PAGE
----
Either way, setting a time delay between the trigger and the action gives that lead a little breathing room. Then, when you send your reminder email a few hours later, it’s more likely to hit at a useful time.
You can also use time delays to space out emails from a drip campaign. For instance, you can set your trigger as a visitor downloading a specific DLC. Then, time emails to follow up with that contact within a few hours, followed by a few days, then a week or two, and finally after a couple months.
If the lead comes back to the website, set up a new trigger to initiate a different visual workflow. However, if you do this, you will want to create some filters so that they don’t become overwhelmed.
Filters are how you control your workflows to customize the user experience and keep visitors from being overwhelmed.
So, let’s say you set up that cart abandonment workflow, and you created a time delay with three emails. The first goes out after a couple hours, a second goes out after a couple days, and a third “buy now before it’s too late” email sends a week later.
BUT, what if your lead clicks on the first email and completes their purchase? Obviously you want to remove them from that workflow so that they don’t keep receiving emails for a product they already purchased. This is where filters can save your customer relationships. Before sending the next email in your workflow, create a filter that removes anyone who has opened your previous email and clicked through to the site.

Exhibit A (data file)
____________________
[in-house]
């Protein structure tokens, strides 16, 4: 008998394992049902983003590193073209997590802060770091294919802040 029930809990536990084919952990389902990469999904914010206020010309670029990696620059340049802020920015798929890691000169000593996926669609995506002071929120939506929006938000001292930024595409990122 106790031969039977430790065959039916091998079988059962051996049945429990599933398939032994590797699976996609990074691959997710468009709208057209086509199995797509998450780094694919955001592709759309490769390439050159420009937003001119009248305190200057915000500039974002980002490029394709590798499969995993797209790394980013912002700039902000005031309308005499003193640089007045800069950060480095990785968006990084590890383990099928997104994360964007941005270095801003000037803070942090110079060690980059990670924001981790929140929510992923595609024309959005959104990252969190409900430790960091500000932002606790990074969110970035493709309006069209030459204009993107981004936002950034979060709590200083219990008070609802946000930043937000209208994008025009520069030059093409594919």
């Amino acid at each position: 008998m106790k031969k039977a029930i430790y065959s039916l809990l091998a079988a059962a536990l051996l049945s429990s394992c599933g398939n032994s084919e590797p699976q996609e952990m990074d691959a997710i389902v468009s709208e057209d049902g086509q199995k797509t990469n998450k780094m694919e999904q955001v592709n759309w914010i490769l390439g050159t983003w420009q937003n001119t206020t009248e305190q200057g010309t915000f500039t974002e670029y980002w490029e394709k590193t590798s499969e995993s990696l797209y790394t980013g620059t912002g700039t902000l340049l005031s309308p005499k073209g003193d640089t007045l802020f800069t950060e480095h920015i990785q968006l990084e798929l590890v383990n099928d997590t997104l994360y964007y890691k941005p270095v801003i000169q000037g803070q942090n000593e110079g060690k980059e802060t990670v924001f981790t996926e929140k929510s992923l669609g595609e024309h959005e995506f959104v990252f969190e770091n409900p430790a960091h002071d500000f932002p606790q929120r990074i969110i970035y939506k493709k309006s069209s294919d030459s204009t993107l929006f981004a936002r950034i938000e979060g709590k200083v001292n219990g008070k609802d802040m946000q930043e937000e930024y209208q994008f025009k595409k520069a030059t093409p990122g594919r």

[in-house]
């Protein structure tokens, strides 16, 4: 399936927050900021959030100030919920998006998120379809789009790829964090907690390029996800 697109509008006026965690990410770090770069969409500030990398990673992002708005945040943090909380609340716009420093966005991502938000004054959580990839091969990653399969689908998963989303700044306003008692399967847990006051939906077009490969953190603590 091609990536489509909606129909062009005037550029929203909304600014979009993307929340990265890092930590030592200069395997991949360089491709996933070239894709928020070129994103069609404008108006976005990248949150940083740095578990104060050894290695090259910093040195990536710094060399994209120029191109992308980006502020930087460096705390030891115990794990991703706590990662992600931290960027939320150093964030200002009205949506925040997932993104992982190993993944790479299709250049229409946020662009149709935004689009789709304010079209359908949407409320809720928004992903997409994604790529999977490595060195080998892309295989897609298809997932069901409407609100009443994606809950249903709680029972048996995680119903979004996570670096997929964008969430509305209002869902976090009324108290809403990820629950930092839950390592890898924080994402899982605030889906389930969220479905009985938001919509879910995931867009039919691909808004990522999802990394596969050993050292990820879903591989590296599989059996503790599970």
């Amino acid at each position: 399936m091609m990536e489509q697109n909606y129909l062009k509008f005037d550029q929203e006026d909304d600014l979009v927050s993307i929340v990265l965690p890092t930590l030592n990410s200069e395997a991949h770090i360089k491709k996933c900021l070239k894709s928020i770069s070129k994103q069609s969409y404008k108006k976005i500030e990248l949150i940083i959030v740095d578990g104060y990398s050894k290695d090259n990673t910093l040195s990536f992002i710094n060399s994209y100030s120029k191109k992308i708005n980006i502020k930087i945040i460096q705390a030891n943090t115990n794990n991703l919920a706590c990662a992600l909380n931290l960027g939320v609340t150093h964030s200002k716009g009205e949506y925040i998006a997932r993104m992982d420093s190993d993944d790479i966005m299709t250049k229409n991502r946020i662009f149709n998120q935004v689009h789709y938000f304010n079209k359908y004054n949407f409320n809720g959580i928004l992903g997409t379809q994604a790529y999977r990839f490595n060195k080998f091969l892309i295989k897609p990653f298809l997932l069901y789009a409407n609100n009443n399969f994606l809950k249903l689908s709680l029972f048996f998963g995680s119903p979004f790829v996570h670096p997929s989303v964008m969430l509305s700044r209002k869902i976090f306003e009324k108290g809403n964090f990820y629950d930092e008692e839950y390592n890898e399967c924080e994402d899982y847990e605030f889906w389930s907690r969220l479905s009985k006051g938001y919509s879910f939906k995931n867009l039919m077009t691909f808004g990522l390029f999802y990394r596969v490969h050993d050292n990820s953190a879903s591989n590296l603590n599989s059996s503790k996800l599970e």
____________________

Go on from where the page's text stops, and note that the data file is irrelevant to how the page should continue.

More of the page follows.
You can set up any number of rules for a filter. Then, once a lead meets those conditions, you can create a specific action to better tailor their experience. The more fine-tuned your actions and filters become, the more carefully you will have to manage them. However, the more time you put into this process, the more positive their interactions with your organization will be.
The more work you put into your workflows, the better your user experience becomes.
Remember: automation can be a double-edged sword. While it can save you a lot of work, it can also overwhelm your visitors if you set up too many workflows and leave them unmanaged. Every time you set up a visual workflow, think about how your visitors will experience it. Putting your users first is always your best marketing strategy.